Fulcrum Response to GAFCON 2018

Concerning the GAFCON 2018 Conference in Jerusalem, and its Letter to the Churches, we outline eight encouragements, five questions and five observations.

Eight Encouragements

  1. GAFCON remains in the Anglican Communion.
  2. There was manifest: a wide international composition of attendees; heartening biblical expositions; joyful fellowship; culturally diverse worship; and a delightful sense of pilgrimage in the Holy Land.
  3. The tone of the ‘Letter to the Churches’ is serious and measured.
  4. The traditional doctrine of ‘marriage’ is set out clearly and in a wide context.
  5. There is a stress on prayerful, bold, mission.
  6. There is an emphasis on the uniqueness of Christ.
  7. There is a critique of the ‘prosperity gospel’ and of ‘theological revisioning’.
  8. There is mention of the need for discipline in the Church.

Five Questions

  1. 1. On what authority, and by what processes of discernment, does the substantial authority come, which the GAFCON Primates’ Council claims for itself, to define what is a Province of the Anglican Communion?

Comment: While recognising the pain and hurt of those in GAFCON whose provinces have rejected Communion teaching on sexuality and acted unilaterally, no ecclesiological explanation for this claim to authority is given.

  1. Why is there such a reaction against phrases which have been a focus of reconciliation discussions, by the Archbishop of Canterbury and the other Instruments of Communion?

Letter: ‘Slogans such as “walking together” and “good disagreement” are dangerously deceptive in seeking to persuade people to accommodate false teaching in the Communion.’

Comment: ‘Walking together, some at a distance’ (and the second part is significant) was the phrase used by the Archbishop of Canterbury in his reflections on the Primates’ Meeting of January 2016:

The meeting reached a point on Wednesday where we chose quite simply to decide on this point – do we walk together at a distance, or walk apart? And what happened next went beyond everyone’s expectations. It was Spirit-led. It was a ‘God moment’.

It may be that ‘Disagreeing Well’, also used by the Archbishop of Canterbury, is a more nuanced phrase than ‘Good Disagreement’, and this would help the concept to be better understood.

  1. Are the new structures within GAFCON, a preparation for an alternative Communion?

Letter: ‘We endorse the formation of Gafcon Branches where necessary and of a Panel of Advisors, comprising bishops, clergy and lay representatives from each Gafcon Province and Branch, to provide counsel and advice to the Primates Council. Together with the Primates, the Panel of Advisors form a Synodical Council to bring recommendations to the Gafcon Assembly. The Synodical Council met for the first time at this Conference...’

Comment: While presented as simply a matter of better internal governance - and such greater accountability structures are welcome - these mirror and replicate (in the case of Networks) the structure and activities of the Anglican Communion.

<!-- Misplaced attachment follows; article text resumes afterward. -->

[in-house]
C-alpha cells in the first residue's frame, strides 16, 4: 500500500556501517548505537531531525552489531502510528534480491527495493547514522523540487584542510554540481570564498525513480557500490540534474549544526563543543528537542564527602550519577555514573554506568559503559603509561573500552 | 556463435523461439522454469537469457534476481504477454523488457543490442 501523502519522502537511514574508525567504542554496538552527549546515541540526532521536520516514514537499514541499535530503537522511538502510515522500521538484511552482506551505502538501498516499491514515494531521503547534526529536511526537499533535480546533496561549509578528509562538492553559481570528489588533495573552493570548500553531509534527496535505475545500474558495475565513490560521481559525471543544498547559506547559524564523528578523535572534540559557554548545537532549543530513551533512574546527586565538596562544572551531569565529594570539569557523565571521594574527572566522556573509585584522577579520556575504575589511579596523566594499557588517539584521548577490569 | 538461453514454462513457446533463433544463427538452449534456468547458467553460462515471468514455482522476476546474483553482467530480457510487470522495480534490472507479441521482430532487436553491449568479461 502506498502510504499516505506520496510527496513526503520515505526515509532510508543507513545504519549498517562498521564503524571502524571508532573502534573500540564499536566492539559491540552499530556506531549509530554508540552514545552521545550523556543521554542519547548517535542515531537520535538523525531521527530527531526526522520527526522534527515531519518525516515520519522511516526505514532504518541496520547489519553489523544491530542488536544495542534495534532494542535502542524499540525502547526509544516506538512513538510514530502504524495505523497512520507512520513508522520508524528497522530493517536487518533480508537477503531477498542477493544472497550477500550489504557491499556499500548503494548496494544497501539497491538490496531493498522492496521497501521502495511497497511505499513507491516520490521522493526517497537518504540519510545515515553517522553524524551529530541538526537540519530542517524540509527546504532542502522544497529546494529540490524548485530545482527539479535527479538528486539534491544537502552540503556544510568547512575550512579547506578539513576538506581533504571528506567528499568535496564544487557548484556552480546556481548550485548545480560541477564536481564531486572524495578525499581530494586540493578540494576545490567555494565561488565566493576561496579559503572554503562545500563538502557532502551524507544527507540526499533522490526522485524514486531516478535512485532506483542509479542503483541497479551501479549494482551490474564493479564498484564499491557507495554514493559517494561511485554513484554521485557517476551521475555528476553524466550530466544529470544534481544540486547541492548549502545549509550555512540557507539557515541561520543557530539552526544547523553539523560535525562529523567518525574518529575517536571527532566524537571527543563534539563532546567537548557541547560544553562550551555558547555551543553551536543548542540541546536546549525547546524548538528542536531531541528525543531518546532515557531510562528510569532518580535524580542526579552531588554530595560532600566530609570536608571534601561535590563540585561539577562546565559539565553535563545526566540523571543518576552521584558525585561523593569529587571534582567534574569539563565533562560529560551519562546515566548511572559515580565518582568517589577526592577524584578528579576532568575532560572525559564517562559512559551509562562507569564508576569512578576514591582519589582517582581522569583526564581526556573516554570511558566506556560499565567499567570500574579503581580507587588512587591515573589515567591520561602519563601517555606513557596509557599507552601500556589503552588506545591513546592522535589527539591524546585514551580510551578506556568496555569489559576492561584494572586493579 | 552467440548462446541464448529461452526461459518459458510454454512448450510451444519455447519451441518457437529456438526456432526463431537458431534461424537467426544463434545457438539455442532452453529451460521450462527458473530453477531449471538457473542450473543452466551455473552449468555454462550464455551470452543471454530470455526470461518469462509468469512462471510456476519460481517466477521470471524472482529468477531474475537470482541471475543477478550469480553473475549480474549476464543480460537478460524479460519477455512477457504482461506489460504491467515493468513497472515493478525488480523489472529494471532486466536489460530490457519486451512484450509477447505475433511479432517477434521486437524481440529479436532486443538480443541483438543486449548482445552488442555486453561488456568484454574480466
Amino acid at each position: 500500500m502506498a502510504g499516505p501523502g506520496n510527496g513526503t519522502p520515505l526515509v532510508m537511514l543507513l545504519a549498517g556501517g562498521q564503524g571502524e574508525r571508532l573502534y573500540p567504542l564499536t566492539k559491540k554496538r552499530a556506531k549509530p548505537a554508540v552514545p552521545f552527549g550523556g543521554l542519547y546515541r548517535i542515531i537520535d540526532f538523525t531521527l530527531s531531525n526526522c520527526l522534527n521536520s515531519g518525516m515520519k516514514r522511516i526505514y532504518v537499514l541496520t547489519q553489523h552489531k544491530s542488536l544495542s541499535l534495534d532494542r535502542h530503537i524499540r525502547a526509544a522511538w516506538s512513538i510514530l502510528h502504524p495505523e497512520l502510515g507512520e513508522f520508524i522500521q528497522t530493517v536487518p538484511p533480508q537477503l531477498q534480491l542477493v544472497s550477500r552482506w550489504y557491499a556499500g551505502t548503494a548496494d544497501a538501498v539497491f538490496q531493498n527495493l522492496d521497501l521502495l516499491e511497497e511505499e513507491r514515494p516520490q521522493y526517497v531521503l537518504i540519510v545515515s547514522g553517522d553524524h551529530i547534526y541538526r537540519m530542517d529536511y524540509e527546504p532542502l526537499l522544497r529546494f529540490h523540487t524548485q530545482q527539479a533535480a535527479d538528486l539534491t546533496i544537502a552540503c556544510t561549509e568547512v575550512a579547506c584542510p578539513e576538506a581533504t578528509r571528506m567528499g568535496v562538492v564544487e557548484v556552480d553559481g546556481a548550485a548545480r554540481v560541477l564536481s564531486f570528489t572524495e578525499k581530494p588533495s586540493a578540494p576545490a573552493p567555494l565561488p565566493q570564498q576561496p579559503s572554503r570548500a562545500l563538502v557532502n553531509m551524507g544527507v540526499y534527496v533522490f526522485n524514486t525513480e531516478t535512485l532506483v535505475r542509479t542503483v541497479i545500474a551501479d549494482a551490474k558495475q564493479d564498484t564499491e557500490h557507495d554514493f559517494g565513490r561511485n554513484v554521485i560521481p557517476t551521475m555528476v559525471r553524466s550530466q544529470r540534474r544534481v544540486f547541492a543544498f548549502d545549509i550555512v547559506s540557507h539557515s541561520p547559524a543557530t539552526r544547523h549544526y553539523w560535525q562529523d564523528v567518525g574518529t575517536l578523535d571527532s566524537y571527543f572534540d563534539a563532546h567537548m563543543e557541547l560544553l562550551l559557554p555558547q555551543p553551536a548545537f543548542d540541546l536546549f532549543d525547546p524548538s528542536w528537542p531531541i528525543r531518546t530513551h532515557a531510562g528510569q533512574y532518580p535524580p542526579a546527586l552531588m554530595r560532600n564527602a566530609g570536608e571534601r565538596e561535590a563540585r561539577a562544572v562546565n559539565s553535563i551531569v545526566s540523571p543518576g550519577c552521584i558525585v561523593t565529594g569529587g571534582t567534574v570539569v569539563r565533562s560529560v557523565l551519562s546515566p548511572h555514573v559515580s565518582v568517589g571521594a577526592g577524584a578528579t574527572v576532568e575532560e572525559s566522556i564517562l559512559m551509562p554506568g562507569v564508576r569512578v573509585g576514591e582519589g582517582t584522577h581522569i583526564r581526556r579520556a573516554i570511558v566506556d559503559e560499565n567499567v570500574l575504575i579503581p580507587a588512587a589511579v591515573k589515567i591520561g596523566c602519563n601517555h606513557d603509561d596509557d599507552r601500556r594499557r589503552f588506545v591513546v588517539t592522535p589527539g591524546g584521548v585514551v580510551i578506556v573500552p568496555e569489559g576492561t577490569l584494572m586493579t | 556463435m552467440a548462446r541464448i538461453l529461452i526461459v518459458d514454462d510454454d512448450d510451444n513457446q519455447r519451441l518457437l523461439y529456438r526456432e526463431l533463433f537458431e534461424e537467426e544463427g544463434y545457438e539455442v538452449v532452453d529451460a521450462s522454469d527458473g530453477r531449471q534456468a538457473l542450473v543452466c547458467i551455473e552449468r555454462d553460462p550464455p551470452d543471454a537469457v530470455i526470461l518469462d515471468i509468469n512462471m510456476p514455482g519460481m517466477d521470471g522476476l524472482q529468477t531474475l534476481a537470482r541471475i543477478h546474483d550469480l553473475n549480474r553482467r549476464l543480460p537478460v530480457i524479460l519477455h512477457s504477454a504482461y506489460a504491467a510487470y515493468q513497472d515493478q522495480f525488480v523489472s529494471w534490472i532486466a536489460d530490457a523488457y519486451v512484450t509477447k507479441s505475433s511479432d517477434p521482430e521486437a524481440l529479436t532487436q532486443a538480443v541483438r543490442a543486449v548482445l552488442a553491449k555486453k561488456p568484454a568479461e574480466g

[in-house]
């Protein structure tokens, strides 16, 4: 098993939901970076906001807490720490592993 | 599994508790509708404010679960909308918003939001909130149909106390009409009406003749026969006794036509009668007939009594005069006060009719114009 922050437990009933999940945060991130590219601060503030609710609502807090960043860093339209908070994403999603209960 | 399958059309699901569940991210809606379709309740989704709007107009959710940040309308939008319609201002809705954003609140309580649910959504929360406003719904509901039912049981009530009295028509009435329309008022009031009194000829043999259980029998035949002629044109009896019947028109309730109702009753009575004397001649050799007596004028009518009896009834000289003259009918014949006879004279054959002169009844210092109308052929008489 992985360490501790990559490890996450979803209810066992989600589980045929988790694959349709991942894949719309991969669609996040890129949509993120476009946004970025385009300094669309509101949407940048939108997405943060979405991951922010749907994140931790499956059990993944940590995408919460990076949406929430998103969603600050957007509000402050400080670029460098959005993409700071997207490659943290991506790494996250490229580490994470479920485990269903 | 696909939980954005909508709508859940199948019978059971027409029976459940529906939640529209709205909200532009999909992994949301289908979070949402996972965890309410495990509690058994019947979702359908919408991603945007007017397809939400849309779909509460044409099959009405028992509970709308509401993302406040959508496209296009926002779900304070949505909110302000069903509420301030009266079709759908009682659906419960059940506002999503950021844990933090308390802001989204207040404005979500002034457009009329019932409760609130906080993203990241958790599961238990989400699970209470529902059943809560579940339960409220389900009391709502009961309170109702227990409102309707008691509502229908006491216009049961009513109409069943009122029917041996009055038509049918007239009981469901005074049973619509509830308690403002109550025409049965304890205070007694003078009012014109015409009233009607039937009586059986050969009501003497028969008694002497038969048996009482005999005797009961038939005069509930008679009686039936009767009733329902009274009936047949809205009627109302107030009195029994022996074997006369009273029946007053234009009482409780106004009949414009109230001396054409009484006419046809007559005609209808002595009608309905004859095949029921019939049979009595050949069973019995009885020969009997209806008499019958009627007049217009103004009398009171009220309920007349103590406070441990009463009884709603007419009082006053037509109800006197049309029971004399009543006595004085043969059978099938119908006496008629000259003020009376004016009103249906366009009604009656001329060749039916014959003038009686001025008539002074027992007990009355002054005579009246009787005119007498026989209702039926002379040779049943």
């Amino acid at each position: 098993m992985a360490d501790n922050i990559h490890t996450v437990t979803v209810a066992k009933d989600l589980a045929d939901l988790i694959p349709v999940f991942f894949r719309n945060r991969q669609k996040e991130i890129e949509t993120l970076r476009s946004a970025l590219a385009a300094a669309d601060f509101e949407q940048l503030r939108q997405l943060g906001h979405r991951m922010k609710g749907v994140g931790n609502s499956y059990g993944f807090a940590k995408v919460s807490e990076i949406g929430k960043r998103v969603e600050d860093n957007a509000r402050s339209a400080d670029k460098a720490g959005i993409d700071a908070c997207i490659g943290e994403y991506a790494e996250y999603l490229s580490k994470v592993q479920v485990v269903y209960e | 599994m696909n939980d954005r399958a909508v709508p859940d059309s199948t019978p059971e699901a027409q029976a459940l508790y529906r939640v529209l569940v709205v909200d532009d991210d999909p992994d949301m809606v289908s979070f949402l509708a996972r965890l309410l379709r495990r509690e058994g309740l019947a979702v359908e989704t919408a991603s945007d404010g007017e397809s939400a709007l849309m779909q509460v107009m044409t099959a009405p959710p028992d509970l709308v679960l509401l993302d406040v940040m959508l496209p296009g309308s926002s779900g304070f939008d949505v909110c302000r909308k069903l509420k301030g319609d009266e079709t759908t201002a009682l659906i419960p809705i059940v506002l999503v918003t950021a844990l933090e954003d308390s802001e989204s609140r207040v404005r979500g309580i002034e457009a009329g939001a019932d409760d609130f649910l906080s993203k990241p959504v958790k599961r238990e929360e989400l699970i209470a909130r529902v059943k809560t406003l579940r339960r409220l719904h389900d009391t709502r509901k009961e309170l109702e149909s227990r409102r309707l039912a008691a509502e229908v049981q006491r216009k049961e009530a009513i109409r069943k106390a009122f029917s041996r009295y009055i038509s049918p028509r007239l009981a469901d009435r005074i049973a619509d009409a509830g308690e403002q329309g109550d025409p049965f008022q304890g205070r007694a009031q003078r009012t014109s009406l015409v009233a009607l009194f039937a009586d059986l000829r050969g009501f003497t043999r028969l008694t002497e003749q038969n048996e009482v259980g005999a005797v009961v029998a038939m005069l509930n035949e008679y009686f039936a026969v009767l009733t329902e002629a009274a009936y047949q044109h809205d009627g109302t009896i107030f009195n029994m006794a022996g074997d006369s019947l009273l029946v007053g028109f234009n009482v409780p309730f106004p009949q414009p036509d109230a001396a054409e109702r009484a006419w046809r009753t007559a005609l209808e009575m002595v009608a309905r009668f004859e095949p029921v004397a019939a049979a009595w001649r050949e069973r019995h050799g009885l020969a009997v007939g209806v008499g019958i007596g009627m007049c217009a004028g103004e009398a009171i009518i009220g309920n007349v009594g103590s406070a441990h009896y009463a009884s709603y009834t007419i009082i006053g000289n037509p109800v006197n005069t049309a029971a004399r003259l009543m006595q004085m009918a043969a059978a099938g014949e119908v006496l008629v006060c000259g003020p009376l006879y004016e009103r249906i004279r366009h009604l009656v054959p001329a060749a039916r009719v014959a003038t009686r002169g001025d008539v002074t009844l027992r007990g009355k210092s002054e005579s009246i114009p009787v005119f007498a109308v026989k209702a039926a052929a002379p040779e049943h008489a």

1. Why discourage Bishops from attending the Lambeth Conference 2020, and others from meetings of the Instruments of Communion?

Letter: ‘In the event that this [inviting bishops of ACNA and of the GAFCON recognised Anglican Church of Brazil and not inviting TEC bishops] does not occur, we urge Gafcon members to decline the invitation to attend Lambeth 2020 and all other meetings of the Instruments of Communion.’

Comment: Legitimate concerns about appropriate invitations to Lambeth 2020 do need taking seriously. Not all Bishops were invited to Lambeth 2008. Since then, the Primates’ Meeting of 2016 issued ‘consequences’ against The Episcopal Church, and the Primates’ Meeting of 2017 extended these to the Scottish Episcopal Church. Also, developments in the Anglican Church of Canada and the Anglican Church of Aotearoa, New Zealand and Polynesia are significant.

Nevertheless, the rationale of this GAFCON discouragement concerning Lambeth 2020 is unclear and unwise. There is a French proverb: ‘Les absents ont toujours tort’ – ‘those who are absent are always wrong’ implying that ‘those who absent themselves lose the power to influence discussion.’

It seems very likely that some of the Bishops present at GAFCON 2018 will indeed come to Lambeth 2020 and others in their dioceses will be involved in meetings of the other Instruments of Communion in the lead up to it. There are a series of short ‘Countdown to Lambeth’ videos on the Anglican Communion site by Primates and Bishops from the South of the Communion (including Bishop Mouneer Anis, an influential figure in the Global South Anglican movement) about the significance of attending Lambeth 2020.

  1. Why quote Lambeth 1.10 selectively?

Letter: ‘The resolution rightly called for pastoral care for same sex attracted persons. At the same time, it described homosexual practice as “incompatible with Scripture” and rejected both the authorisation of same sex rites by the Church and the ordination of those in same sex unions.’

Comment: Most of section (c) of Lambeth 1.10, was not included in this summary of Lambeth 1.10. Section (c):